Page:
Since 1995 the HHPC has coordinated implementation of efforts to address the nonpoint sources of pollution that were the primary contributors to water quality impairments, such as managing stormwater and boater waste. Significant efforts to control and manage runoff were initiated prior to the permitting of municipal separate storm sewer system (MS4) entities in the surrounding watershed. Stormwater management practices carried out prior to MS4 permitting included extensive education and outreach efforts, implementing municipal stormwater management program plans, and controlling waterfowl. These nonpoint source control efforts, together with securing the designation of the Harbor as a Vessel Waste No Discharge Zone, installing sewers in previously unsewered areas where onsite disposal systems were an issue, and adding point source controls, had a significant impact on improving the harbor's condition. 

Results

Management efforts have improved water quality in the northern segment of Hempstead Harbor. Over the past five years, water sampling has shown that FC levels in northern Hempstead Harbor meet the stringent standards for a certified (open) shellfishing area. In addition, the results of testing of hard clam samples for the presence of various metals, chemicals (PCBs, dioxins, furans, pesticide residues), and radionuclides has supported lifting the shellfishing restriction in the area.

DEC reopened shellfish harvesting areas in the northern segment of Hempstead Harbor in June 2011 (Figure 2). Continuing monitoring activities in the northern segment of Hempstead Harbor include sanitary surveys, water quality monitoring and shellfish tissue testing. DEC will continue to monitor the water quality of these reclassified areas as part of its participation in the National Shellfish Sanitation Program.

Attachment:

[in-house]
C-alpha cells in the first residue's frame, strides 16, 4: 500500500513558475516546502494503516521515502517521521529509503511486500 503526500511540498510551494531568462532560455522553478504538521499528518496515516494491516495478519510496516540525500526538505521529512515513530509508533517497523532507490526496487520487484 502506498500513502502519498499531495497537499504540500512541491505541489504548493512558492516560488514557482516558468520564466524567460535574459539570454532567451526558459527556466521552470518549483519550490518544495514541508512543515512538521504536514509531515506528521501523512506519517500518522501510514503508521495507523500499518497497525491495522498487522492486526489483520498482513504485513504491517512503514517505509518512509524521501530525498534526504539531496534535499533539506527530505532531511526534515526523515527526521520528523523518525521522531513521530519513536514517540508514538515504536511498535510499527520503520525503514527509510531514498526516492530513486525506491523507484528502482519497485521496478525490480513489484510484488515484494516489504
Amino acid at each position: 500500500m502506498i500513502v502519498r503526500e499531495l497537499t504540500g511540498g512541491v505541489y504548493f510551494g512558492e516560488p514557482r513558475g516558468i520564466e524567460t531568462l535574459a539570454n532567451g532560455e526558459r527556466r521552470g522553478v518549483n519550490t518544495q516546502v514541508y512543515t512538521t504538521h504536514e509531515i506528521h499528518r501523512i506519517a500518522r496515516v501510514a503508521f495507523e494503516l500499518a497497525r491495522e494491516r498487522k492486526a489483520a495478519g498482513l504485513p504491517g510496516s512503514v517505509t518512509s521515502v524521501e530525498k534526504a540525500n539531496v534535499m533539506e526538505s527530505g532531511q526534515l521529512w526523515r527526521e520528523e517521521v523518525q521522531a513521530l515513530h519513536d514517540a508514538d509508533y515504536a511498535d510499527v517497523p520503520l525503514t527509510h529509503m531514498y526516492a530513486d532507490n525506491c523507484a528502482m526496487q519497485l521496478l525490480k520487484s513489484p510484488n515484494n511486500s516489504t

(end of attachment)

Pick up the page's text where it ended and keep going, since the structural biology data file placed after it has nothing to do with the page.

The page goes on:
Because water quality monitoring conducted by the New York State Department of Health and DEC concluded that the northern segment of Hempstead Harbor fully supports shellfish harvesting for human consumption, DEC will propose to remove this segment from the state's impaired waters list in 2012. 

Partners and Funding

Hempstead Harbor has been a focus of federal and interstate partnerships (such as the Long Island Sound Study), as well as inter-municipal (particularly the HHPC), interagency and community partnerships of environmental and business groups.

The HHPC supported planning studies, capital improvement projects, educational outreach, water quality monitoring, information and technology sharing, development of model ordinances, coordination of enforcement, and working with other governmental agencies as well as environmental, educational, community and business groups. The HHPC oversaw the preparation of a Water Quality Improvement Plan (1998) and the Harbor Management Plan (2004) for Hempstead Harbor. The DEC Bureau of Marine Resources has also worked cooperatively with Hempstead Harbor communities to collect and examine additional water samples.

The New York Water Quality Improvement Project program was the principal source of funding for projects, contributing approximately $8 million in total funding. This funding supported sanitary sewer installation, stormwater runoff management, and other projects to address nonpoint pollution sources around the harbor. Other Nassau County and municipal funds were also directed to these efforts.